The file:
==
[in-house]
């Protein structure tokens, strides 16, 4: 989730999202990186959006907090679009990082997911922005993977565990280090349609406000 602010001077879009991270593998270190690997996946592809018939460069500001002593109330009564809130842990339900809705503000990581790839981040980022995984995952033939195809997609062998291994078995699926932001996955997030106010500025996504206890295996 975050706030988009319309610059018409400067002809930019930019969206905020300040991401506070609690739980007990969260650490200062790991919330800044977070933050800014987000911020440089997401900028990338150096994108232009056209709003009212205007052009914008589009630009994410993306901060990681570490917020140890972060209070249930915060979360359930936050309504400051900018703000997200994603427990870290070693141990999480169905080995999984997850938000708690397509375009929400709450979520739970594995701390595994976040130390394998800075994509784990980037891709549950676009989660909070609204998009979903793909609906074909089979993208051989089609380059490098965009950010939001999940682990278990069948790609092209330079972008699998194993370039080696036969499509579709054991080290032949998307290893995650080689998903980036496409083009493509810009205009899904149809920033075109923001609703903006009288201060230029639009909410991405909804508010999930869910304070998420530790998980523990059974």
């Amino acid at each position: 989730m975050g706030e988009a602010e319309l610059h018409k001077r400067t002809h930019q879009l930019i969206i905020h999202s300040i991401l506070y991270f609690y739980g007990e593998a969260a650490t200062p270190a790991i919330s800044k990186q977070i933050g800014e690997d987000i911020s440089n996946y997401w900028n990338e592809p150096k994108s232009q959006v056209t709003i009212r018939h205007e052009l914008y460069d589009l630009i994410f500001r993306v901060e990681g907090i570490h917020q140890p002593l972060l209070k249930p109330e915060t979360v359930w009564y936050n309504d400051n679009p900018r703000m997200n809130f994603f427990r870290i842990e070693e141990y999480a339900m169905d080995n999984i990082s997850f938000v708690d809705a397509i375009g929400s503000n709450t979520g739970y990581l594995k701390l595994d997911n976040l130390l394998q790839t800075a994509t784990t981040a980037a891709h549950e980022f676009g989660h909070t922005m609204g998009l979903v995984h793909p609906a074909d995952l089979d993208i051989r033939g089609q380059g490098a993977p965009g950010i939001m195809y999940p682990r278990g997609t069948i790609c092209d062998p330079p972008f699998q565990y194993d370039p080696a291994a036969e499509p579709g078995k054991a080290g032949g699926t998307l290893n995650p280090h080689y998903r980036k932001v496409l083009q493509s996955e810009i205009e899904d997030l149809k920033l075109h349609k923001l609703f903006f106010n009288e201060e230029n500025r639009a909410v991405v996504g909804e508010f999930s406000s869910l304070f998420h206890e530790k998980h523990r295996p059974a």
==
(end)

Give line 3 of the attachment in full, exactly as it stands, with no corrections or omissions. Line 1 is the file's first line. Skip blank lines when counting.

């Amino acid at each position: 989730m975050g706030e988009a602010e319309l610059h018409k001077r400067t002809h930019q879009l930019i969206i905020h999202s300040i991401l506070y991270f609690y739980g007990e593998a969260a650490t200062p270190a790991i919330s800044k990186q977070i933050g800014e690997d987000i911020s440089n996946y997401w900028n990338e592809p150096k994108s232009q959006v056209t709003i009212r018939h205007e052009l914008y460069d589009l630009i994410f500001r993306v901060e990681g907090i570490h917020q140890p002593l972060l209070k249930p109330e915060t979360v359930w009564y936050n309504d400051n679009p900018r703000m997200n809130f994603f427990r870290i842990e070693e141990y999480a339900m169905d080995n999984i990082s997850f938000v708690d809705a397509i375009g929400s503000n709450t979520g739970y990581l594995k701390l595994d997911n976040l130390l394998q790839t800075a994509t784990t981040a980037a891709h549950e980022f676009g989660h909070t922005m609204g998009l979903v995984h793909p609906a074909d995952l089979d993208i051989r033939g089609q380059g490098a993977p965009g950010i939001m195809y999940p682990r278990g997609t069948i790609c092209d062998p330079p972008f699998q565990y194993d370039p080696a291994a036969e499509p579709g078995k054991a080290g032949g699926t998307l290893n995650p280090h080689y998903r980036k932001v496409l083009q493509s996955e810009i205009e899904d997030l149809k920033l075109h349609k923001l609703f903006f106010n009288e201060e230029n500025r639009a909410v991405v996504g909804e508010f999930s406000s869910l304070f998420h206890e530790k998980h523990r295996p059974a």